Let’s create a file of the swap size that we want to be called swapfile in our root directory.

My server had 512MB of RAM so for this example I will create a 1GB file with fallocate. Please adjust the file size to meet the needs of your own server.

More information on fallocate

$ sudo fallocate -l 1G /swapfile

Once the swap file is created we can verify that the correct amount of space was allocated with the following command:

$ ls -lh /swapfile


$ -rw-r--r-- 1 root root 1.0G Oct 02 12:15 /swapfile

Enabling the Swap File

With the swap file available we need to tell the machine to leverage the extra space available in the swap file. First, we need to set the swap file permissions to 600 to prevent other users from being from being able to access or modify the file.

$ sudo chmod 600 /swapfile

Format the file as swap with mkswap:

$ sudo mkswap /swapfile

More information on mkswap


Setting up swapspace version 1, size = 1024 MiB (1073737728 bytes)
no label, UUID=41e86209-3802-424b-9a9d-d7683142dab7

After marking the file as swap space, we can enable the swap file allowing our system to start utilizing it:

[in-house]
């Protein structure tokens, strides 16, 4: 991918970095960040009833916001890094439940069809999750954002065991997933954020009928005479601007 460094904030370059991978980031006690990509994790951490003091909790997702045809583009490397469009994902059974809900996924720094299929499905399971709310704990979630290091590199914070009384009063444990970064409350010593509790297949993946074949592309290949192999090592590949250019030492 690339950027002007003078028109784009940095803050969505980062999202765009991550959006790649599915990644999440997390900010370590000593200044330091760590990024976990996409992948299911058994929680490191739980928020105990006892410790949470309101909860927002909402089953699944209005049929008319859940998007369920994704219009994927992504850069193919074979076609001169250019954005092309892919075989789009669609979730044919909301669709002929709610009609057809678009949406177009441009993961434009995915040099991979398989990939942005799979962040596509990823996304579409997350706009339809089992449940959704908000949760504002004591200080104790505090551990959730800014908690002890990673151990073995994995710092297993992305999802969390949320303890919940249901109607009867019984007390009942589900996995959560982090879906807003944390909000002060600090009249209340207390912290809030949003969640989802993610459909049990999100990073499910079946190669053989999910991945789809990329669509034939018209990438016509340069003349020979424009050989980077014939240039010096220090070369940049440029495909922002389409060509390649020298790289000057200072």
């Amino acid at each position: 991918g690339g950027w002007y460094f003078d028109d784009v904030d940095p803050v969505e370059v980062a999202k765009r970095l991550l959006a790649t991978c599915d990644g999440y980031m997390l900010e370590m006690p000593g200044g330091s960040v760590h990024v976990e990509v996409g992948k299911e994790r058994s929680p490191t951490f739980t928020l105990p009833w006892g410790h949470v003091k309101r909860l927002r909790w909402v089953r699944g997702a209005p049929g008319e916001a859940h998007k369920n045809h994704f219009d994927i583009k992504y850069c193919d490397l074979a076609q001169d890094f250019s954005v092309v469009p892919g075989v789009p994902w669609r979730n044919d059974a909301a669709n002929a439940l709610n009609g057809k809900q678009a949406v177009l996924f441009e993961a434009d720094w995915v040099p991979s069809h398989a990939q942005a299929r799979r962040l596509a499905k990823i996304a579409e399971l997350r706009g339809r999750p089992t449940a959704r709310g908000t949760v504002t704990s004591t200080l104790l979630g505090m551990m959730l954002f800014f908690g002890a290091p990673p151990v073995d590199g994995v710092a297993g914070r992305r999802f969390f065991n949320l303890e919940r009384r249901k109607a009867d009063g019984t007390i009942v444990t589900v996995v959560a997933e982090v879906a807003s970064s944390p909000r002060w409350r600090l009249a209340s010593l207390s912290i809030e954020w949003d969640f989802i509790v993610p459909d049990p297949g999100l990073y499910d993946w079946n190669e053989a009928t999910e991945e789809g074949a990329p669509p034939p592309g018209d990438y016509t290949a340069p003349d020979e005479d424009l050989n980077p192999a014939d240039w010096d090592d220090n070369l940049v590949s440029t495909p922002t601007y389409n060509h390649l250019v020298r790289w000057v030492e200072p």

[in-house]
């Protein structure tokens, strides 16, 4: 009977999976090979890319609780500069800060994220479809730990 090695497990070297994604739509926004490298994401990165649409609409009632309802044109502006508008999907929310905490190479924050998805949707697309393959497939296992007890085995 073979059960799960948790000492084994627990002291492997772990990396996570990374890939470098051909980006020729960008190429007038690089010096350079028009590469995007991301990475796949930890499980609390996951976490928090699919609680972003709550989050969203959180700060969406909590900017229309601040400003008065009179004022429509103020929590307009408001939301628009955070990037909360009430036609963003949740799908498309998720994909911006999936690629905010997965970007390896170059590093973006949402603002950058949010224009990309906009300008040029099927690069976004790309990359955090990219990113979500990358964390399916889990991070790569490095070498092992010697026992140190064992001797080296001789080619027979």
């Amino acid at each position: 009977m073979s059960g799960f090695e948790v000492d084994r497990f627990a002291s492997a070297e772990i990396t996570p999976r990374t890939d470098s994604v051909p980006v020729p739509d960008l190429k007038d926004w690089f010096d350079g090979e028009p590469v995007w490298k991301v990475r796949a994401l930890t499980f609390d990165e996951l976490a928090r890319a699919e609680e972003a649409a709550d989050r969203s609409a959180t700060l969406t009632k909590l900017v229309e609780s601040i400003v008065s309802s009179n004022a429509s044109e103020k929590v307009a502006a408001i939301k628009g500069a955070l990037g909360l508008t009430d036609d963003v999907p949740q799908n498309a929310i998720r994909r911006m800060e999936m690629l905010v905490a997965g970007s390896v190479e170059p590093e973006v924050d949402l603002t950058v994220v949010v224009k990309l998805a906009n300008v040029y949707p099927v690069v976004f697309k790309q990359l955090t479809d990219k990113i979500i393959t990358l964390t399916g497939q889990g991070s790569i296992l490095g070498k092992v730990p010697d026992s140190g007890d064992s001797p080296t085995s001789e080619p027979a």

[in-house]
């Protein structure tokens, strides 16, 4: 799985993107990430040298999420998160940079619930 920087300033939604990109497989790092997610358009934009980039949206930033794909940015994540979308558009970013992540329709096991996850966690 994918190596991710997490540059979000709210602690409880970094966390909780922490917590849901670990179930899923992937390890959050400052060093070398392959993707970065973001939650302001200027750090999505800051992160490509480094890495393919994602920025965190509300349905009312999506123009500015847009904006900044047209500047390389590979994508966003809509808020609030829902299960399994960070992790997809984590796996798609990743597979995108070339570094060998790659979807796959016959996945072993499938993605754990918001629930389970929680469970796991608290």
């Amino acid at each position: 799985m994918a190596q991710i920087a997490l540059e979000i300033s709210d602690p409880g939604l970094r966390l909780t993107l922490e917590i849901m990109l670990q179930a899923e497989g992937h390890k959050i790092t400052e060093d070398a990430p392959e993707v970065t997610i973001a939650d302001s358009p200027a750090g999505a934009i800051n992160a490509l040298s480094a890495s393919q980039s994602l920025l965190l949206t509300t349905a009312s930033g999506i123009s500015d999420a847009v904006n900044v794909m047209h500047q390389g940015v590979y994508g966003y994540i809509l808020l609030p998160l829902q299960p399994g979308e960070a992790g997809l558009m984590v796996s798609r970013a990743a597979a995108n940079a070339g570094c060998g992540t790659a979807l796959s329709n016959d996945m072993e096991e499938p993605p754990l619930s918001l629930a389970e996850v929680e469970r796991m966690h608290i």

sudo swapon /swapfile

We can verify that the swap space is available by typing:

$ sudo swapon --show

The terminal should return an output like the following:

/swapfile file 1024M   0B   -1

Enable the Swap File Permanently

If we reboot our server at the current moment, the machine won’t keep any of the changes we’ve made to the hard drive partition. To make the changes permanent we will have to copy our swap to the /etc/fstab.

$ sudo cp /etc/fstab /etc/fstab.bak

Last we must add the swap file details to /etc/fstab to make it available at boot up permanently.

echo '/swapfile none swap sw 0 0' | sudo tee -a /etc/fstab

Final Notes

Aside from this one case, there are many other reasons that one would need swap space which is included but not limited to memory consuming programs, hibernation (suspend-to-ask), unforeseeable circumstances, or optimizing memory usage. Please let me know if I could improve this post by making anything more clear!

Dockerized Flask App with Nginx & PostgreSQL

The purpose of the article is to share my Github project dockerized-nginx-flask-postgres , a dockerized Flask application that starts 3 docker container setup. This article assumes that you have docker and docker-compose installed on your local as you will need these tools to run this project. To run my project $ git clone my repository and then run the following command in the root directory of the project: